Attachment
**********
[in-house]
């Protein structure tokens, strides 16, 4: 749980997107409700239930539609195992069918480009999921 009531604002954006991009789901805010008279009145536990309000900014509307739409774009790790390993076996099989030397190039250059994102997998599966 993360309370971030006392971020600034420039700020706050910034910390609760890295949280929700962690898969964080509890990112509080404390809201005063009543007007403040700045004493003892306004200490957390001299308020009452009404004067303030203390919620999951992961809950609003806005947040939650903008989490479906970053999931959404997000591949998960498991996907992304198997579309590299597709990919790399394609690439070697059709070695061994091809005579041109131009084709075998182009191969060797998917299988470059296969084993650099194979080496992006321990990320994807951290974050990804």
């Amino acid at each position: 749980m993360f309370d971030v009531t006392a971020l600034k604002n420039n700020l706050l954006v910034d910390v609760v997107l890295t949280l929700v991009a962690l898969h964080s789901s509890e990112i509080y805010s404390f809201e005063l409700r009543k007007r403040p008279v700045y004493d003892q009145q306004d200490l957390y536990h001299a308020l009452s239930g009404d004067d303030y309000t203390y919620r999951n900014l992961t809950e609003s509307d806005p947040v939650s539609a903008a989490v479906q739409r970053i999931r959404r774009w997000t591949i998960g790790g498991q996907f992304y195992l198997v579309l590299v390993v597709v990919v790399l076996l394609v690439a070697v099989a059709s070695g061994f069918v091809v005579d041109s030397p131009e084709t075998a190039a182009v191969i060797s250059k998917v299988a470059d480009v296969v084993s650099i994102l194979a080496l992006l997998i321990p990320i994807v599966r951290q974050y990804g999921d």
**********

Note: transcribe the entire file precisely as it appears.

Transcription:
[in-house]
């Protein structure tokens, strides 16, 4: 749980997107409700239930539609195992069918480009999921 009531604002954006991009789901805010008279009145536990309000900014509307739409774009790790390993076996099989030397190039250059994102997998599966 993360309370971030006392971020600034420039700020706050910034910390609760890295949280929700962690898969964080509890990112509080404390809201005063009543007007403040700045004493003892306004200490957390001299308020009452009404004067303030203390919620999951992961809950609003806005947040939650903008989490479906970053999931959404997000591949998960498991996907992304198997579309590299597709990919790399394609690439070697059709070695061994091809005579041109131009084709075998182009191969060797998917299988470059296969084993650099194979080496992006321990990320994807951290974050990804």
């Amino acid at each position: 749980m993360f309370d971030v009531t006392a971020l600034k604002n420039n700020l706050l954006v910034d910390v609760v997107l890295t949280l929700v991009a962690l898969h964080s789901s509890e990112i509080y805010s404390f809201e005063l409700r009543k007007r403040p008279v700045y004493d003892q009145q306004d200490l957390y536990h001299a308020l009452s239930g009404d004067d303030y309000t203390y919620r999951n900014l992961t809950e609003s509307d806005p947040v939650s539609a903008a989490v479906q739409r970053i999931r959404r774009w997000t591949i998960g790790g498991q996907f992304y195992l198997v579309l590299v390993v597709v990919v790399l076996l394609v690439a070697v099989a059709s070695g061994f069918v091809v005579d041109s030397p131009e084709t075998a190039a182009v191969i060797s250059k998917v299988a470059d480009v296969v084993s650099i994102l194979a080496l992006l997998i321990p990320i994807v599966r951290q974050y990804g999921d």